Monday, April 4, 2016
1766 Spring Published by Carington Bowles After Robert Pyle done by James Watson London
Here Spring is a stylish young woman standing on garden terrace, adding a rose to flowers in her apron. Her elbow rests on the garden plinth of an urn covered in a trailing plant. A basket of flowers sits on the plinth.
1752 Spring published by Elizabeth Bakewell After Philippe Mercier London
Here Spring is a well-dressed young woman with bows down her bodice and a tipped hat, sitting on a grass garden ledge. She is holding a fan in her right hand and a flower in her left.
1750 Spring Published by Robert Sayer London
Here Spring is once again depicted as a fashionably-dressed young woman with flowers in her hair, picking a rose from a bush on the right, holding others in her apron, She is resting her elbow on a parapet overlooking a garden. In the background, a man is leaning against a garden balustrade and a couple stand in front of a domed garden temple.
1748 Spring Charles Corbutt After Robert Pyle Published by Robert Sayer London
Here Spring is depicted as a fashionably-dressed young woman standing on a garden terrace arranging a trailing plant around the plinth of an urn with a basket of flowers on the plinth. Here also is the bird visiting its nest in a tree behind to left.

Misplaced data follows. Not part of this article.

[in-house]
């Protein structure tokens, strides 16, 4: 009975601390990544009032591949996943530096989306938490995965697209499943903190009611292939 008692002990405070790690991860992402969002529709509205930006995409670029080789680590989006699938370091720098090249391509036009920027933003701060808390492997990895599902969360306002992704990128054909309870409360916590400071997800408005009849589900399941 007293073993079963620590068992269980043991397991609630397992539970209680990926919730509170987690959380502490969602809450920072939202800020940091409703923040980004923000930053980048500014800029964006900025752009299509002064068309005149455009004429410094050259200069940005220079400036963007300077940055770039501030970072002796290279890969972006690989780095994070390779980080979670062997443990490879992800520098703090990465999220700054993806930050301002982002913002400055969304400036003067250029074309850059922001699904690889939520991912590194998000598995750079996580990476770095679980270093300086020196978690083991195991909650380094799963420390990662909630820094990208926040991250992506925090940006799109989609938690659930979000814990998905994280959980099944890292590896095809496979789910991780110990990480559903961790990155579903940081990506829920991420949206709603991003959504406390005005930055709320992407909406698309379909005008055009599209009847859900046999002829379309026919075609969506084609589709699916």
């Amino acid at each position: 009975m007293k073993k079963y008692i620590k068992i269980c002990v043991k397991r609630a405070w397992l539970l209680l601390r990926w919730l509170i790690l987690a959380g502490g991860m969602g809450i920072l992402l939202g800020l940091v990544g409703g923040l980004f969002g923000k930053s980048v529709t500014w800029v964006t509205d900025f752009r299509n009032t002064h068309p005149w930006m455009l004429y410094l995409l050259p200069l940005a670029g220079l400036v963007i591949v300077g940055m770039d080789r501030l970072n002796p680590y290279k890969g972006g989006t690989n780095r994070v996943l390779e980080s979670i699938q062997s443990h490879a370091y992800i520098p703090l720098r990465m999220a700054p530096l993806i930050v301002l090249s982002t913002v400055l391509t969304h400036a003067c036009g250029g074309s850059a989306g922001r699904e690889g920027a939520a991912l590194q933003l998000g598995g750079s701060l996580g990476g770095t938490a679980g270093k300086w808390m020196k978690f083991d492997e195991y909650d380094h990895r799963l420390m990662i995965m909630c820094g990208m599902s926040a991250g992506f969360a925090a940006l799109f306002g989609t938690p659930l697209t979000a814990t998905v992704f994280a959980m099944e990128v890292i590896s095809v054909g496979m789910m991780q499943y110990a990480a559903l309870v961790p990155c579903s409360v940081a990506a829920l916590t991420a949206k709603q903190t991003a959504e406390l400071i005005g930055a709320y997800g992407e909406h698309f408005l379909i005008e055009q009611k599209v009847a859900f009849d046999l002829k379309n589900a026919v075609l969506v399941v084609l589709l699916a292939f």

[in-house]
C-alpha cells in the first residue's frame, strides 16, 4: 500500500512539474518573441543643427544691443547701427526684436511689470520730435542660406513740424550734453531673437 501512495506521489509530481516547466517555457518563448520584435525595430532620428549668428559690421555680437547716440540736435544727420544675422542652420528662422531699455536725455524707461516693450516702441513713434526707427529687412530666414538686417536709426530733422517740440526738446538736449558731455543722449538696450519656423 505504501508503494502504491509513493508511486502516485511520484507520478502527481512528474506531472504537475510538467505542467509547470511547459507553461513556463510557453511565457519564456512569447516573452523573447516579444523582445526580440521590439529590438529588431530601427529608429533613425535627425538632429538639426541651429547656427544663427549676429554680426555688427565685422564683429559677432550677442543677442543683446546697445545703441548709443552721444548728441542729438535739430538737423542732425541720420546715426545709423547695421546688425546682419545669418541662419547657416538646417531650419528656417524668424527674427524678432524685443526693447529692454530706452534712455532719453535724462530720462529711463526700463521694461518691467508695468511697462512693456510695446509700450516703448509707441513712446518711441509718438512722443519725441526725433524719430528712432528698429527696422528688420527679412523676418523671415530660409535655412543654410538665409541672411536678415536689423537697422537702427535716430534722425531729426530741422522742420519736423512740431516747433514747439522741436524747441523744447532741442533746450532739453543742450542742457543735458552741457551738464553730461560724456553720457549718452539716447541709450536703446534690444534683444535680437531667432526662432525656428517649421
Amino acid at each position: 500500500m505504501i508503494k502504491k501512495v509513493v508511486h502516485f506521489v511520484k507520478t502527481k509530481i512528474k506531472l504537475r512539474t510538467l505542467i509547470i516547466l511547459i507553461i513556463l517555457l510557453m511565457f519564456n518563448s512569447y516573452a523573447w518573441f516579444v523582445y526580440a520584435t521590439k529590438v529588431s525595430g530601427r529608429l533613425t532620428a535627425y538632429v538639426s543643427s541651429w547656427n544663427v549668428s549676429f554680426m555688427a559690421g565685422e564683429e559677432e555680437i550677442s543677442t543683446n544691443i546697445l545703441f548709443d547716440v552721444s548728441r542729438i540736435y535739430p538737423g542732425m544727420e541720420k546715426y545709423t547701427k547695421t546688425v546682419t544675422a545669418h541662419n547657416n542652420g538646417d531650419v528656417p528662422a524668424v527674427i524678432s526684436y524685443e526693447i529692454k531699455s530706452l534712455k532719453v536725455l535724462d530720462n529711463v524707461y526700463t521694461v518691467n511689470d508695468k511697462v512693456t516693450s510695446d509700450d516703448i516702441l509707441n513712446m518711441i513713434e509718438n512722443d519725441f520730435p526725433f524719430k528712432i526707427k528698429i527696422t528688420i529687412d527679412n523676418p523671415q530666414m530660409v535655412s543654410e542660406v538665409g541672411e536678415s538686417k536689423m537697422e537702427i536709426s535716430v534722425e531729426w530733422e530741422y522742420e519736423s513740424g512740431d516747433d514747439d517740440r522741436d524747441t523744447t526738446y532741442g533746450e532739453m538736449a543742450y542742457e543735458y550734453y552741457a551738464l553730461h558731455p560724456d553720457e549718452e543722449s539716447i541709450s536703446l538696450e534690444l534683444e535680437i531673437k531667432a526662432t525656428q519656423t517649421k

1711 Four Seasons Le Printems by Nicolas Chateau Published by Nicolas Chateau After Robert Tournières Paris
Here Spring is depicted as a draped female figure, Her left breast is unveiled & exposed, and she is picking a flower from a curved garden arch above her.
Bust of Spring ca. 5C– 6C CE Tapestry weave of dyed wools. The Metropolitan Museum of Art
This small tapestry panel comes from Egypt. That area had a major weaving (especially linen) industry throughout the ancient and medieval period, which brought the country a great deal of its trade and wealth. Unlike the textiles of other cultures, many of these pieces have been preserved by Egypt's hot, dry climate, which prevents rotting. Personifications of the seasons were thought to represent prosperity.
Historically in many cultures, a female personification or a Spring goddess celebrated the hope of new growth as the decay of winter gave way to Nature's renewal and rebirth. Spring begins with the first green shoots and explodes into a multitude of beautiful blossoms and promise of good harvest. In ancient times, communities often held festivals to celebrate Spring goddesses who were associated with flowering, growth and fertility of the land.